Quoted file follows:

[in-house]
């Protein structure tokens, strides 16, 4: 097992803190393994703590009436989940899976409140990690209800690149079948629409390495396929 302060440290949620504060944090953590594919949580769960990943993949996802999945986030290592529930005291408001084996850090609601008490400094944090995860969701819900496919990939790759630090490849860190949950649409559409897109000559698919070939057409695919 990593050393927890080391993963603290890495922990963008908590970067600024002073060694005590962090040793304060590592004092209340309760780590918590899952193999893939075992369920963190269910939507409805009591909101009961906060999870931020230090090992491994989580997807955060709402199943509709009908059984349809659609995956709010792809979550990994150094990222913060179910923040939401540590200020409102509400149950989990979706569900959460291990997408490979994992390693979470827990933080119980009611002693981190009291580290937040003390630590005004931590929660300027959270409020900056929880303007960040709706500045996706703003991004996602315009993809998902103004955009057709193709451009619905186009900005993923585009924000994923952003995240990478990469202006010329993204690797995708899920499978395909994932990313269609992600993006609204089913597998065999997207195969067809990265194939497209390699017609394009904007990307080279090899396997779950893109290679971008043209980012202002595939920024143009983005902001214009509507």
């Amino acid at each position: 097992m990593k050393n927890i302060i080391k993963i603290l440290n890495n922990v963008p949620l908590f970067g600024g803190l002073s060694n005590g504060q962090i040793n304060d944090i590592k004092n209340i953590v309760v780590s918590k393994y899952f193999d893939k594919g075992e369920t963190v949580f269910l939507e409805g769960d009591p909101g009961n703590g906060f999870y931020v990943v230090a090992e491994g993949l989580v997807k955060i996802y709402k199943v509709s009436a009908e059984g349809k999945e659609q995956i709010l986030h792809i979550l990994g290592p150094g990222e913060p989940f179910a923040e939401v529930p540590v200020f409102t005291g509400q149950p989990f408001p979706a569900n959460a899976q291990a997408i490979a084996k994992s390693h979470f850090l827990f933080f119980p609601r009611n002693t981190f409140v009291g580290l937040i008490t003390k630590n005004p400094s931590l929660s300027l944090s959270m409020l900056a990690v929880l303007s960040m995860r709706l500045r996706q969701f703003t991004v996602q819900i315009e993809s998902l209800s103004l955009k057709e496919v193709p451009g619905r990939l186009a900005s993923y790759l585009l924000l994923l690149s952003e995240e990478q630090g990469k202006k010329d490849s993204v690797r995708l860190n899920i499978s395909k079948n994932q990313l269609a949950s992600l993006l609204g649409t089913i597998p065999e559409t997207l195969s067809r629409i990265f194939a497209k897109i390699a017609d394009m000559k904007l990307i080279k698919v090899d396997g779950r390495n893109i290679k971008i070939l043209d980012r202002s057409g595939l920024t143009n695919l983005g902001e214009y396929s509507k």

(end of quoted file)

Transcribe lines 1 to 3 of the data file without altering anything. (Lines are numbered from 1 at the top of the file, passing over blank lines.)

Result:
[in-house]
């Protein structure tokens, strides 16, 4: 097992803190393994703590009436989940899976409140990690209800690149079948629409390495396929 302060440290949620504060944090953590594919949580769960990943993949996802999945986030290592529930005291408001084996850090609601008490400094944090995860969701819900496919990939790759630090490849860190949950649409559409897109000559698919070939057409695919 990593050393927890080391993963603290890495922990963008908590970067600024002073060694005590962090040793304060590592004092209340309760780590918590899952193999893939075992369920963190269910939507409805009591909101009961906060999870931020230090090992491994989580997807955060709402199943509709009908059984349809659609995956709010792809979550990994150094990222913060179910923040939401540590200020409102509400149950989990979706569900959460291990997408490979994992390693979470827990933080119980009611002693981190009291580290937040003390630590005004931590929660300027959270409020900056929880303007960040709706500045996706703003991004996602315009993809998902103004955009057709193709451009619905186009900005993923585009924000994923952003995240990478990469202006010329993204690797995708899920499978395909994932990313269609992600993006609204089913597998065999997207195969067809990265194939497209390699017609394009904007990307080279090899396997779950893109290679971008043209980012202002595939920024143009983005902001214009509507």
């Amino acid at each position: 097992m990593k050393n927890i302060i080391k993963i603290l440290n890495n922990v963008p949620l908590f970067g600024g803190l002073s060694n005590g504060q962090i040793n304060d944090i590592k004092n209340i953590v309760v780590s918590k393994y899952f193999d893939k594919g075992e369920t963190v949580f269910l939507e409805g769960d009591p909101g009961n703590g906060f999870y931020v990943v230090a090992e491994g993949l989580v997807k955060i996802y709402k199943v509709s009436a009908e059984g349809k999945e659609q995956i709010l986030h792809i979550l990994g290592p150094g990222e913060p989940f179910a923040e939401v529930p540590v200020f409102t005291g509400q149950p989990f408001p979706a569900n959460a899976q291990a997408i490979a084996k994992s390693h979470f850090l827990f933080f119980p609601r009611n002693t981190f409140v009291g580290l937040i008490t003390k630590n005004p400094s931590l929660s300027l944090s959270m409020l900056a990690v929880l303007s960040m995860r709706l500045r996706q969701f703003t991004v996602q819900i315009e993809s998902l209800s103004l955009k057709e496919v193709p451009g619905r990939l186009a900005s993923y790759l585009l924000l994923l690149s952003e995240e990478q630090g990469k202006k010329d490849s993204v690797r995708l860190n899920i499978s395909k079948n994932q990313l269609a949950s992600l993006l609204g649409t089913i597998p065999e559409t997207l195969s067809r629409i990265f194939a497209k897109i390699a017609d394009m000559k904007l990307i080279k698919v090899d396997g779950r390495n893109i290679k971008i070939l043209d980012r202002s057409g595939l920024t143009n695919l983005g902001e214009y396929s509507k």